As of today, these "shuttles" are still in use. Their main function is to bring components of the International Space Station into orbit, where the station can be assembled. While conservative doomsayers claim that the space station is actually some sort of superweapon, NASA insists that the project is purely scientific. Many experiments are planned, principally weightlessness studies (such as space-hockey games). The shuttles are set to be retired in 2015, at which point will enjoy a quiet life in rural Florida consisting of shuffleboard and waiting for their children to call.
Personnel and Recruiting
The staff of NASA consists mostly of the pencil-necked nerds mentioned in the History section of this article. Since the 1960s, their pocket protectors and horn-rimmed glasses have given way to leak-proof pens and horn-rimmed contact lenses, respectively. NASA has had many directors, ranging from the down-to-earth Billy Bob Thornton to the chain-smoking alcoholic Ed Harris. Occasionally NASA will hire outside contractors, such as deep-core drillers, when a budget surplus necessitates blowing many things up in space.
NASA originally recruited pilots from "space camps", where young children would go to laugh and pretend they were astronauts. Those who pretended the hardest became astronauts. However, these camps were highly selective, and the only way for children to attend was to win a week at space camp on one of Nickelodeon's game show programs, most of which were hosted by former NASA director Mark Summers. These game shows tested children's ability to handle astronaut-type stresses such as finding a red ribbon in a vat full of green slime, sliding down a ramp into a vat of green slime, and catching rubber chickens in a laundry basket.
NASA has broad, sweeping plans for the future of space exploration. Their current conquest to return to the moon is already underway, with several illegal spy satellites already en route to lunar orbit. The agency has also set its sights on Mars, in an ingenious gambit that would completely cut off Jupiter's supply line to Venus. Although remotely controlled machines have touched down on the red planet, human presence is necessary for a 'total conquest.' NASA hopes to have several colonies on the Moon and Mars by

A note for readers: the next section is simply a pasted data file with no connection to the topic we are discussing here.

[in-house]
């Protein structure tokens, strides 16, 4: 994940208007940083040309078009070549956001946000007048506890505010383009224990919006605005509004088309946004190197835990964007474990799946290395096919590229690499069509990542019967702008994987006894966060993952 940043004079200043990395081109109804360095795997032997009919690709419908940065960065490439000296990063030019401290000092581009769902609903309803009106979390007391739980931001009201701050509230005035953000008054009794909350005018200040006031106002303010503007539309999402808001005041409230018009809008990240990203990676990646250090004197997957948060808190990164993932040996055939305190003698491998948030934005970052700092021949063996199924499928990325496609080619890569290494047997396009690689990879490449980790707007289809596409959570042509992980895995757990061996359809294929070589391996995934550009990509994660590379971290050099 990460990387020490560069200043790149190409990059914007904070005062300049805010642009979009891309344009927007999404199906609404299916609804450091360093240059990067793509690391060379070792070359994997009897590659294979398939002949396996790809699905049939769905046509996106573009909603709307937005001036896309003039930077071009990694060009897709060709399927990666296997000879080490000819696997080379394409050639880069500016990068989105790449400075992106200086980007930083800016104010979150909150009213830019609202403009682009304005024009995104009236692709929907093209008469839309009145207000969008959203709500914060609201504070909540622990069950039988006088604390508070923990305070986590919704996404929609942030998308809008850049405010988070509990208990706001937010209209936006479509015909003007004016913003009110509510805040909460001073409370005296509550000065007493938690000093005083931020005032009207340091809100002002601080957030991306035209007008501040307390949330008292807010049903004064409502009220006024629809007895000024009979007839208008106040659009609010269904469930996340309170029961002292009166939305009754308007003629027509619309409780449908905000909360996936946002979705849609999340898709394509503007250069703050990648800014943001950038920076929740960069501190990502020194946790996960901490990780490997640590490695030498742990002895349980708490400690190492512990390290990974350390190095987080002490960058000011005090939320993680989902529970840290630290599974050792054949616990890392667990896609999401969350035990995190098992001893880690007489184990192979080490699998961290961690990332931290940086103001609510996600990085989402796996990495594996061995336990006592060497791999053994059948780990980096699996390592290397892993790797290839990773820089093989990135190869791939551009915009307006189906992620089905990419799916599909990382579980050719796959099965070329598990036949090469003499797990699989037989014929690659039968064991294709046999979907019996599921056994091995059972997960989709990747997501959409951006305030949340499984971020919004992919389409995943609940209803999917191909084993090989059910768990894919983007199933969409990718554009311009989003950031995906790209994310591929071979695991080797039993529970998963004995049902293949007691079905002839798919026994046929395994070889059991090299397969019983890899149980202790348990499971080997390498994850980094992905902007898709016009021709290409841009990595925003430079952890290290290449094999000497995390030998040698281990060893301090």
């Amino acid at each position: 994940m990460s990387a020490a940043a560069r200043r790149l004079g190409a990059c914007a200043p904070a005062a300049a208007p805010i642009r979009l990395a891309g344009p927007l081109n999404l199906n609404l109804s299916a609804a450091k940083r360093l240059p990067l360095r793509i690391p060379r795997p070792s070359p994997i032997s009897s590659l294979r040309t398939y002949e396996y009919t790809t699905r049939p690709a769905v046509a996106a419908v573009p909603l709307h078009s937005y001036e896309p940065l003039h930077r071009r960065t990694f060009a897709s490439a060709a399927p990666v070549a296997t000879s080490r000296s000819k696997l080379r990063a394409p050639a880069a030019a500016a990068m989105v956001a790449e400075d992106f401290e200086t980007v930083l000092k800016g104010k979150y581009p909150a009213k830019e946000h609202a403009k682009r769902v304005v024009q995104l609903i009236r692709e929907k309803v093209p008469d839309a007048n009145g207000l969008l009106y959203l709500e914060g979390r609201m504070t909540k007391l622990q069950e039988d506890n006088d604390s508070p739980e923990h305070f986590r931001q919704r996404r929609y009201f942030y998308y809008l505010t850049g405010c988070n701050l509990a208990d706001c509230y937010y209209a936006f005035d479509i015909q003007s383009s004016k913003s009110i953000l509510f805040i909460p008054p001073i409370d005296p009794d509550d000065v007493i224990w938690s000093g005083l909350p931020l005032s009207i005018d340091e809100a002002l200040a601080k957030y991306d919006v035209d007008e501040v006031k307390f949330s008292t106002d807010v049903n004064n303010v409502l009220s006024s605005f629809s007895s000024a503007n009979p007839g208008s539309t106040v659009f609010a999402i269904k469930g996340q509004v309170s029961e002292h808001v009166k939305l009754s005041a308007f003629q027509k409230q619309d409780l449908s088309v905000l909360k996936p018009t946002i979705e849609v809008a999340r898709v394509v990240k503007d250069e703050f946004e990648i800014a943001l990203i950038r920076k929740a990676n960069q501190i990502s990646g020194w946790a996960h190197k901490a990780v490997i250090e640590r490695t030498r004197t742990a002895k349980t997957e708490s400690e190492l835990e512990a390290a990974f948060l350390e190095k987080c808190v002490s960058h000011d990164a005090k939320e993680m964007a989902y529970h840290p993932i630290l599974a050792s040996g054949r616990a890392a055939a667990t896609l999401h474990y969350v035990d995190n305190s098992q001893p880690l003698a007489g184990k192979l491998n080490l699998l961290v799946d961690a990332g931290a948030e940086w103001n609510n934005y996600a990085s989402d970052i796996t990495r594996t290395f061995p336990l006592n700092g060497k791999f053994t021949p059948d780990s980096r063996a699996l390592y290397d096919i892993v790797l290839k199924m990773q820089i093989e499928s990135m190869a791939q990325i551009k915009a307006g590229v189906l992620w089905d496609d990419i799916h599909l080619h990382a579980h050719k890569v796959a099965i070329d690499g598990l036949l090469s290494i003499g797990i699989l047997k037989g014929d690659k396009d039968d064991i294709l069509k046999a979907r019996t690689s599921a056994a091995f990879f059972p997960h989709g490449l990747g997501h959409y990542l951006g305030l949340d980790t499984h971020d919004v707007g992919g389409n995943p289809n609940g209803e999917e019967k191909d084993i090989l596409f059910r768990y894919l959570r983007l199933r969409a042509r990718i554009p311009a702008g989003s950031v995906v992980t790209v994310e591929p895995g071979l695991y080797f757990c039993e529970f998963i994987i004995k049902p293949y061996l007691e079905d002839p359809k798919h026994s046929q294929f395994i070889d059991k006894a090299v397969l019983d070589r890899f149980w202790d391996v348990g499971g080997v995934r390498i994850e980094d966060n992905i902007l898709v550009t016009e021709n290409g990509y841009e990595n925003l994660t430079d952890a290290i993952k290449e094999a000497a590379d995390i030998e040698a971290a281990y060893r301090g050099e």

1990 2000 2010 2020. These colonies will send tributes of rocks and dirt, and be taxed astronomically so as to discourage any space-rebellions.
Another one of NASA's top-secret projects involves research into highly controversial areas such as religion. With the advent of computers and supertechnology, it has been possible to 'look for God' using highly sophisticated remote sensing equipment. Right-wing conservatives have demanded fair time on several of the agency's largest telescopes, and the current administration has ensured that they receive it. These groups have also lobbied for equal time using assets such as cancer research labs and puppy shelters for their own religious research, evicting the former inhabitants.
The success of these religion projects has been minimal. Modeling things such as the fluid dynamics of the Last Supper and the projectile physics of Jesus' ascent into heaven have not been well received by the public. The future of these endeavours is unclear as several of the more controversial findings (such as Jesus having a wife, owning a speedboat, and even having children) have been kept quiet. If the program is discontinued, the religious right will have to go back to "the old standard - making it up."
As far as the distant future, NASA has several ideas that are waiting for technology to advance to a sufficient level. For example, nuclear engines may make interstellar travel possible, and humans could be colonizing extrasolar planets within the next hundred years. Also, once genetic engineering catches up to aerospace engineering, sharks may replace human astronauts. These so-called 'sharkstronauts' will have the advantage of a system of cartilage rather than bone, rendering them less susceptible to radiation and extreme acceleration. Also, sharkstronauts will be far better suited for an encounter with any kind of predatory space creature, such as a space-orca.